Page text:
A Review of Steve Berry’s Book the King’s Deception

Buckle up, history buffs and thriller aficionados, because we’re embarking on a treacherous journey through time with Steve Berry’s pulse-pounding novel, “The King’s Deception.” This isn’t your average historical fiction—Berry masterfully weaves together real-life figures and captivating conspiracies, leaving you breathlessly turning pages until the explosive climax.

Prepare to be Swept Away by Secrets

Cotton Malone is a former agent for the US Justice Department who has left the service and now owns a bookshop in Copenhagen, Denmark. He and his son, Gary, are flying from Atlanta to London and from there to Denmark. As a favor to a former colleague at the CIA, he agrees to escort a fugitive British teenager to London. Unknown to Malone, however, the agent that requested the favor has a hidden agenda.

Ian Dunne, the fugitive teenager, is a skilled pickpocket and con artist. He has stolen a computer flash drive from a dead CIA contractor. Blake Antrim, the CIA agent who is running a clandestine operation in Britain called The King’s Deception, wants to retrieve the flash drive. It contains information that could sabotage his operation.

Blake also wants to get Cotton and his son to London for his own personal reasons. Sixteen years ago, Antrim had an affair with Cotton’s wife. He believes that Gary might be his son.

The King’s Deception is an operation based on information from the reign of Queen Elizabeth I. It is designed to persuade (Force) the British Government to intervene and stop the Scots from releasing the Libyan agent Al-Megrahi. Al Megrahi was the agent that caused the crash of the airliner in Lockerbie, Scotland. He is supposedly dying of Cancer, and the Scottish courts have decided, as a humanitarian gesture, to release him so that he can die in his home country. The Americans, however, believe that Great Britain has made a deal for oil and other concessions with Libya not to interfere with the release.

The King’s Deception is an elaborate plot to discredit Queen Elizabeth I, who confiscated Irish land during her reign and established English rule. The plot threatens to blackmail Great Britain by establishing Queen Elizabeth’s authority as fraudulent and the seizure of Irish land illegal. If so, then Great Britain would no longer have any claim to Northern Ireland. This would probably destroy the fragile peace in the region and return Northern Ireland to civil war.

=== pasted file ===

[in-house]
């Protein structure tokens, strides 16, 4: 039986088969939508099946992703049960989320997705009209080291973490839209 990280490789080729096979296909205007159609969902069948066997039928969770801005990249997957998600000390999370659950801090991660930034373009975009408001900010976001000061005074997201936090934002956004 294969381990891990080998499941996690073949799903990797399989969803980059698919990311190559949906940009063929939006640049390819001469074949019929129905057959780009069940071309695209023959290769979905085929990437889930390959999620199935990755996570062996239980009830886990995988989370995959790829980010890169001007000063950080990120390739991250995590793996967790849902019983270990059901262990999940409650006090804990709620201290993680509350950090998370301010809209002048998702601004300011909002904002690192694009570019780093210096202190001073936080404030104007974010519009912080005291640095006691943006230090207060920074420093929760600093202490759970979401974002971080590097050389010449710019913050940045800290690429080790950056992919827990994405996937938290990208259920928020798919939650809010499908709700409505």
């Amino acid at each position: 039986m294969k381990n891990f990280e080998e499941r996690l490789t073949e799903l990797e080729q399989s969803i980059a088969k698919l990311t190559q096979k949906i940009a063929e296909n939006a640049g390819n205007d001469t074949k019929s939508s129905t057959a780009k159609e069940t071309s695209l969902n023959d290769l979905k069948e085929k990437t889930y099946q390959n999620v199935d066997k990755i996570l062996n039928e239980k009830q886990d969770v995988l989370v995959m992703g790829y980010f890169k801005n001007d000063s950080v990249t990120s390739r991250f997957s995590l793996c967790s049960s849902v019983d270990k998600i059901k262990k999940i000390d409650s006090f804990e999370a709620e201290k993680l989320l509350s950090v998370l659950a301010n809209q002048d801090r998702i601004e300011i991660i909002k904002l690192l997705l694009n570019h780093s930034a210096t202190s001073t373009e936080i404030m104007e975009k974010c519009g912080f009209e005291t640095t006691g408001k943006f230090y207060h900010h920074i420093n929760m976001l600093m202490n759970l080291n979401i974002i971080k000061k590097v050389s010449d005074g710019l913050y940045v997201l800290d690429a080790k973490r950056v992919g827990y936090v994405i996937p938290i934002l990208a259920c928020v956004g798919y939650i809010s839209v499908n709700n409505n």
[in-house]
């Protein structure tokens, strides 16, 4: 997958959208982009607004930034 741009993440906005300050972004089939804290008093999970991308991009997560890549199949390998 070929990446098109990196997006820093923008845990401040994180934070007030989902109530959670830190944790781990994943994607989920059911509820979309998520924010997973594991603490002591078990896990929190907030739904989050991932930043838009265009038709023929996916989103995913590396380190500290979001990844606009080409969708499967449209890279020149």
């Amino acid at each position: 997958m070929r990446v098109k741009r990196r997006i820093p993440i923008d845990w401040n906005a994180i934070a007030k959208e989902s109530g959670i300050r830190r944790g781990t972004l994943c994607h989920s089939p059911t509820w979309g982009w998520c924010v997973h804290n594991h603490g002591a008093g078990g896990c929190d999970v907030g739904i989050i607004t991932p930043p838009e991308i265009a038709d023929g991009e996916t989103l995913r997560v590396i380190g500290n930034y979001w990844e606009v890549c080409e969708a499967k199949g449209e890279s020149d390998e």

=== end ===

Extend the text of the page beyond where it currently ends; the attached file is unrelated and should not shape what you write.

The plot follows international intrigue and the attempt of the CIA to persuade Great Britain to pressure Scotland to stop the release of the terrorist. The intelligence agencies of the US and GB are involved in spying on each other, kidnapping, and other covert activities. In addition, the story is a fascinating journey through the history of the British Empire and the successions of the Tudor ruling class.

There is the sordid spectacle of agents of two friendly countries murdering each other allegedly to uphold the honor and policies of their particular nation. There is the involvement of personal ambition, revenge, and misplaced loyalties.

Cotton Malone, his son Gary, and Ian Dunne, the fugitive teenager, are innocents pulled into the action through the manipulation of CIA Agent Blake Antrim. Fortunately, their skill and teamwork helped to thwart an international incident and preserve a national secret for Great Britain.

A Feast for the Mind and Senses

Beyond the page-turning suspense, “The King’s Deception” is a feast for the mind and senses. Berry’s vivid descriptions transport you to Elizabethan England with its opulent palaces, smoky taverns, and whispered rumors in dark corners. You’ll feel the chill of the London fog, the crackle of parchment under your fingers, and the weight of history pressing down on every step Malone takes.

Of course, the story is fictional, but Mr. Berry is skillful at detailing the revisionist history. He embellishes speculation about historical fact so well that you begin to wonder if this ploy in English history really happened.

This is a page-turner, and Mr. Berry’s style makes it an easy read. It makes you wonder just what is going on at the highest levels of your government and intelligence services.

The King's Deception

The King’s Deception
Publisher: BallantineBooks (January 1, 2014)
Language: English
ISBN-10: 0553841335
ISBN-13: 978-0553841336

This is more than just a book; it’s an experience. Get ready to be captivated, challenged, and utterly thrilled by “The King’s Deception.” So, grab your copy, dim the lights, and let Steve Berry whisk you away on a historical adventure you won’t soon forget.

Scroll to Top